Review: Final Fantasy VII Remake (PS4)


  • PlayStation 4

Platform/Hardware Used:

  • PSN Download
  • PS4 Pro
  • 4K HDR


  • DualShock 4 Required (1)
  • Move None
Title: Final Fantasy VII Remake
Format: Blu-ray Disc / PSN (85.86 GB)
Release Date: April 10, 2020
Publisher: Square Enix
Developer: Square Enix
Original MSRP: $59.99 (USD)
ESRB Rating: T
A code for the game was provided by the publisher for review purposes.
PS Nation Review Policy

The wait for the Final Fantasy VII Remake dates back to well before it was announced at E3 in 2015. After all, Square Enix has been teasing us with concept artwork and animation since long before that. But until that fateful announcement five years ago, it was all just rumor.

Then came the announcement that this remake would be the first installment of a series, and that this initial title would only cover the Midgar section of Final Fantasy VII (a section of the initial game that originally only takes about five hours to complete). So, how in the hell could this remake be taking so long to complete?

Over two dozen hours into the game (and still not near the end), I realized the reason: this is more than just a shot-by-shot remake. It’s a hell of a remake. It’s a deep dive; a “director’s cut beyond all cuts”; it’s the novel version of a movie we watched years ago, and it’s absolutely brilliant.

But it’s that comparison to a novel version of a movie that I’ll dwell on for a second. I would never think of devaluing the work that was put into the original Final Fantasy VII game in the 90s. I was there, day one, waiting outside of Electronic Boutique. I called my professors and told them I wouldn’t be in class that day and didn’t come out of my dorm except to cross notes with my best friend on our progress.

No, Final Fantasy VII is not my favorite in the series (that’s actually VI), but it is absolutely in my top three. It also has some of the most memorable characters for me.

So back to the “novel” comparison. Back then, we saw these characters from a high angle (most of the time) in their low-poly iterations. We didn’t hear them speak, and were only treated to high-poly pre-rendered cinematics during important parts of the story. Sounds like this would be a better comparison to a novel, wouldn’t it?

Except in a novel, I’ve always felt like I gotten to spend more time with the characters, learned their inner thoughts, and truly invested in the world around them. That’s how this remake felt to me.

Back then, I was observing this little movie from far away. I was raised on pixel graphics, so a lot of the “animation” was going on in my head. But still, it wasn’t until I played this remake that I realized how much of an observer I was back then, compared to “living” the story now.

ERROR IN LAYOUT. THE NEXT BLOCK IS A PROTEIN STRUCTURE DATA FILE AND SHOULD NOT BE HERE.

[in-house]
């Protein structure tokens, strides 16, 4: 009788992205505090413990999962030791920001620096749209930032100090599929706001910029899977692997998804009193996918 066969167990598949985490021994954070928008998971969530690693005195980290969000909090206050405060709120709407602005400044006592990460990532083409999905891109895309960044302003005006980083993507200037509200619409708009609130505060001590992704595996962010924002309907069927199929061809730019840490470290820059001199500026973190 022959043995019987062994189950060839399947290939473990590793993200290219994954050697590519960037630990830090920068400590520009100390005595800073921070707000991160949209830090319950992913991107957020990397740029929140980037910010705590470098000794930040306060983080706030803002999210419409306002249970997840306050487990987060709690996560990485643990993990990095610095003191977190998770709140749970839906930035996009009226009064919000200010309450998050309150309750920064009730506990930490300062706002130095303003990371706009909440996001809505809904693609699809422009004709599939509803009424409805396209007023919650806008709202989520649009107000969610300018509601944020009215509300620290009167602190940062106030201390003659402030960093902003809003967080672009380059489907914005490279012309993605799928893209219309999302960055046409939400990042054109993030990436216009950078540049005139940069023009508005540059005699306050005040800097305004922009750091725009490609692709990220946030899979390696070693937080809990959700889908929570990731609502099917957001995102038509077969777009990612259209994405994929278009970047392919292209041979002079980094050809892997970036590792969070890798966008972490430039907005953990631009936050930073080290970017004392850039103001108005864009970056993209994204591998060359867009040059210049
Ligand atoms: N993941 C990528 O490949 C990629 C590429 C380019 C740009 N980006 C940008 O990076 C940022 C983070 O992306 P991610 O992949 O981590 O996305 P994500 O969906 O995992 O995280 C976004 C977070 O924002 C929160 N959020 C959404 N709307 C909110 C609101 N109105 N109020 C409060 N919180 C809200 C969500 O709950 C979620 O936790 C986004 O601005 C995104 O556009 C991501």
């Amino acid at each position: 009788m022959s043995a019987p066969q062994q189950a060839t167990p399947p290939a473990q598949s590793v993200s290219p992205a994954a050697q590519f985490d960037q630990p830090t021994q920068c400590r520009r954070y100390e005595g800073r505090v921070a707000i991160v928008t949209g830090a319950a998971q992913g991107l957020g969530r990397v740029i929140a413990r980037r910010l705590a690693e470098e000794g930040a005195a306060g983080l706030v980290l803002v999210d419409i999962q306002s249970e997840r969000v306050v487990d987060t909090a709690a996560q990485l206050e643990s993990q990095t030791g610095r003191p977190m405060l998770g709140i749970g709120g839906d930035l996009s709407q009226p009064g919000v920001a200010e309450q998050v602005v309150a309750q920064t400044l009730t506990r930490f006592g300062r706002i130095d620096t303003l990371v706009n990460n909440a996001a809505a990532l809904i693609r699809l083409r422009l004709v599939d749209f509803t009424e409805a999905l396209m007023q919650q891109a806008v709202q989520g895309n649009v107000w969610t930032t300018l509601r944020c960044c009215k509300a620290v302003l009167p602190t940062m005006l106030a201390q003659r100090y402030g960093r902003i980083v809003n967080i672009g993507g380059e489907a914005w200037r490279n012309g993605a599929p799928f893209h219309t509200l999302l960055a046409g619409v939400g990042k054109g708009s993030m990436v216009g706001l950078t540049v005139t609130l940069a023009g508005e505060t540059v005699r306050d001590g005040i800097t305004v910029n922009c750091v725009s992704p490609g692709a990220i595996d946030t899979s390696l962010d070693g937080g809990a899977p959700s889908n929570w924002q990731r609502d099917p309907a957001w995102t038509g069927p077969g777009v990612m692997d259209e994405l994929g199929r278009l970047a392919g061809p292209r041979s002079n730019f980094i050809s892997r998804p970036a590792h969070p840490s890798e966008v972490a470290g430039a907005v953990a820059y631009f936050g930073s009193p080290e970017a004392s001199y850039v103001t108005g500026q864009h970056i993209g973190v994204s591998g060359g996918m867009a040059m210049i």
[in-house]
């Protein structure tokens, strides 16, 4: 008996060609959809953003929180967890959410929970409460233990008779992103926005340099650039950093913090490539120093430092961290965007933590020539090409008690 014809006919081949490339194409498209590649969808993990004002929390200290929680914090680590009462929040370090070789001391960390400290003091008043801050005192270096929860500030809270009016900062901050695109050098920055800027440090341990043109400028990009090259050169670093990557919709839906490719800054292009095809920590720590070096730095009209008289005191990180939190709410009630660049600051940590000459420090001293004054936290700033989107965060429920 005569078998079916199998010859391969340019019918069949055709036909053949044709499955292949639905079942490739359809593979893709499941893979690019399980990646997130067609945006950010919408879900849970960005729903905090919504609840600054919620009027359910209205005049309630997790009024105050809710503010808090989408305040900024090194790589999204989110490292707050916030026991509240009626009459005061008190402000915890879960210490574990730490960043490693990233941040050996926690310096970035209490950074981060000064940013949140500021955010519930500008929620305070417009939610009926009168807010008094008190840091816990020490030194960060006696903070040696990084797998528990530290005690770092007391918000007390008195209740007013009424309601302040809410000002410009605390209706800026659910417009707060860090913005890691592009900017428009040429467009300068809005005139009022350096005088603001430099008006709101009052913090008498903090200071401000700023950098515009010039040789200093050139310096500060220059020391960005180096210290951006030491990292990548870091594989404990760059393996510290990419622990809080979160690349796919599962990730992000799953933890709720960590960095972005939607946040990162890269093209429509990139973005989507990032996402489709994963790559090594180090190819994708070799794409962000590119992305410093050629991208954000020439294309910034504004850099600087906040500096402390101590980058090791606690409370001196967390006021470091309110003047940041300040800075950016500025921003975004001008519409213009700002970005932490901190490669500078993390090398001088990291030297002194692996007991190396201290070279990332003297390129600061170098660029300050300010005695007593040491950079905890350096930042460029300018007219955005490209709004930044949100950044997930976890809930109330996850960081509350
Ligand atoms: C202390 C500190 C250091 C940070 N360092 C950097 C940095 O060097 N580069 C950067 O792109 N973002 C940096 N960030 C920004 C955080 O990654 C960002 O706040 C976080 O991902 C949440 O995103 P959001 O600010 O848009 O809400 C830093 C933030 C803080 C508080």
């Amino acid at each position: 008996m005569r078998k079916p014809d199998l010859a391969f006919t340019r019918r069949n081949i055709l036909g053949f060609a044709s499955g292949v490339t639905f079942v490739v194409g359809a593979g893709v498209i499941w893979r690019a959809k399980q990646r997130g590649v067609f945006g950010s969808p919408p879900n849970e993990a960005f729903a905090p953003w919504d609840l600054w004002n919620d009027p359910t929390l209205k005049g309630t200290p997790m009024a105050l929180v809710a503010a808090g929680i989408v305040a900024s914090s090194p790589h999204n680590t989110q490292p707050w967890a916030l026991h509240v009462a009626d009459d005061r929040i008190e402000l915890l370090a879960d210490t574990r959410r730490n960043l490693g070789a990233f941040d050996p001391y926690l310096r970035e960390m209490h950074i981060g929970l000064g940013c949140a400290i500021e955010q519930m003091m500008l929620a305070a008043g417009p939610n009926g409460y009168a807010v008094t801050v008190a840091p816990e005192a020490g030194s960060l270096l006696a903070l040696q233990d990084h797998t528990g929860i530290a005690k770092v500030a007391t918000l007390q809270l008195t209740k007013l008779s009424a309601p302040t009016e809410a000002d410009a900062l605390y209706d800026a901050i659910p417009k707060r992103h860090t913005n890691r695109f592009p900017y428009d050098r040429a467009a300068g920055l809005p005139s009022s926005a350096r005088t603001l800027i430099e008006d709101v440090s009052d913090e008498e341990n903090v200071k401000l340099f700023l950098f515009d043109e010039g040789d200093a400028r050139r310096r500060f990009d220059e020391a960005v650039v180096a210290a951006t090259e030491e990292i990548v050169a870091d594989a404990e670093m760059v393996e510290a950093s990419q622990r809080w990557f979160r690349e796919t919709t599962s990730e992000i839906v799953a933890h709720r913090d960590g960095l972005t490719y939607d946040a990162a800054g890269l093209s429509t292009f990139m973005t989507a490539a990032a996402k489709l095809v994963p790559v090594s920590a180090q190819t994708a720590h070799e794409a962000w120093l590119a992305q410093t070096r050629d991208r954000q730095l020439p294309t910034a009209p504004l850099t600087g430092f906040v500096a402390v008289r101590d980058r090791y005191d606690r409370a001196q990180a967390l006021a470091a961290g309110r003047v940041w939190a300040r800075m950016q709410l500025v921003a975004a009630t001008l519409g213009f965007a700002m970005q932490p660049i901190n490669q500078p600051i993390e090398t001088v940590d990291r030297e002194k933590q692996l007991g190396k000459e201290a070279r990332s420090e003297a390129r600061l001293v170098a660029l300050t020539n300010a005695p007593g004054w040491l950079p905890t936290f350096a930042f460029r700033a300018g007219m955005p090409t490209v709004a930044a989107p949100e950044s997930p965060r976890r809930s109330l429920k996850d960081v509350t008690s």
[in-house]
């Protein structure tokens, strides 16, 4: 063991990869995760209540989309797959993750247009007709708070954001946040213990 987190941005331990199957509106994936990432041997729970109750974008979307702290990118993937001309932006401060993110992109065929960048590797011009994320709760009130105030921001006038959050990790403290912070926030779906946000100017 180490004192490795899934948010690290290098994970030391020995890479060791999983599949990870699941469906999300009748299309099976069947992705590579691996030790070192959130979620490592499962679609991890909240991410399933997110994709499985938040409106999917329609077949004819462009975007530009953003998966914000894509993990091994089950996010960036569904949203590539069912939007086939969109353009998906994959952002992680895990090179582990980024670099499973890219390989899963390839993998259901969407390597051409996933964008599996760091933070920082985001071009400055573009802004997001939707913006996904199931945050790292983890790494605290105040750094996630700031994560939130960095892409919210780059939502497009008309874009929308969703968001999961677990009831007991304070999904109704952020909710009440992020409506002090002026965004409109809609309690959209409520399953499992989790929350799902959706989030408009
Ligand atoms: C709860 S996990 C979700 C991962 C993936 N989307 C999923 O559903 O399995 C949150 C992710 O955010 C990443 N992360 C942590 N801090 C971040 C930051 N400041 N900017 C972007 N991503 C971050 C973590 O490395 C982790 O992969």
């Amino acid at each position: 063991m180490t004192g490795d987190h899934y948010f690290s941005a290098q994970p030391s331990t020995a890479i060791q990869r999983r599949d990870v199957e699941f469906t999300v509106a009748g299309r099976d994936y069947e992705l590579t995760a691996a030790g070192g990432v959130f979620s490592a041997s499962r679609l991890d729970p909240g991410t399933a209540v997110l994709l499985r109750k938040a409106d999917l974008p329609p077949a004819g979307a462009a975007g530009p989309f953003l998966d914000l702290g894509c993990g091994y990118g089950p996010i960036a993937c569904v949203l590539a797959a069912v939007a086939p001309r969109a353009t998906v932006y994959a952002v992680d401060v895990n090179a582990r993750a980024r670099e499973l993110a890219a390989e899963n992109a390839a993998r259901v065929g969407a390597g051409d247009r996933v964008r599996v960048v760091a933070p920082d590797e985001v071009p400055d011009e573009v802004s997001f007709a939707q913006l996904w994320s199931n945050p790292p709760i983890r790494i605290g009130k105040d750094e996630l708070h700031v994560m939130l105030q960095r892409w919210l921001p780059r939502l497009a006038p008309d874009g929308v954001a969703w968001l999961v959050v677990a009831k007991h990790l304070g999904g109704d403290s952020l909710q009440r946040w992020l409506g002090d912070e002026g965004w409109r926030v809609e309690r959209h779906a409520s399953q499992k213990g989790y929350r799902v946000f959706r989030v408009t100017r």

A large part of that is how masterfully Square Enix brought Midgar and its inhabitance to life: this includes our favorite Avalanche group. But, they also did this with so much absolute respect for the source material that fans of the original would still pick up on the small nuances (like NPCs audibly saying lines from the original game).

But the reason my excerpt reads “Life in Midgar” is because the city of Midgar has been brought to life. It has exponentially exploded with life. Not only human life, but methodically and architecturally relevant life. I don’t want to go into details because I feel that even these small details could ruin a reaction a veteran might have when experiencing these things for themselves. Needless to say, you will never look at Midgar the same again. And you will appreciate how “titanic” those plates are. I mean you rarely got to look at the sky in the original. So, take that as a hint.

But that “novel” comparison also comes into play when it comes to our favorite cast of characters. Look, it’s not that voiceover work and fancy graphics are needed to tell a story. Hell no. Again, I was raised watching Locke profess his love to Celes in my mind (Final Fantasy VI). And it was glorious.

This is more a comparison to how much more time we get to spend with these characters and how much their lives and personalities are expanded due to this section of the game being written into a thirty-forty-hour piece. So, it was like getting to experience it all again, but right next to old friends, instead of watching from afar. It will make the full story feel like an entire lifetime with them, when this series is completed.

Final Fantasy VII Remake is fairly linear in its exposition, but it does allow for some non-linear exploration. After you’ve spent some time in sections of the game, you are allowed to explore areas of the cities and take on some side quests (that I recommend taking). It’s during these sidequests and exploration moments that you truly feel the city comes to life. NPCs chat amongst themselves and even react to situations that have just taken place, including your participation in quests and their outcomes. And while some of the lines do repeat frequently, you still get a sense of a living universe, where every NPC has a life and dream of their own.

If you haven’t played the freely-available demo on the PlayStation store, combat is a hybrid of action and traditional turn-based, with you pressing the square button to attack in an effort to fill your limit gauge (from the old games) in order to cast spells or use abilities. There is a “Classic” option that is more akin to the classic turn-based mode, but it still has the characters attacking on their own.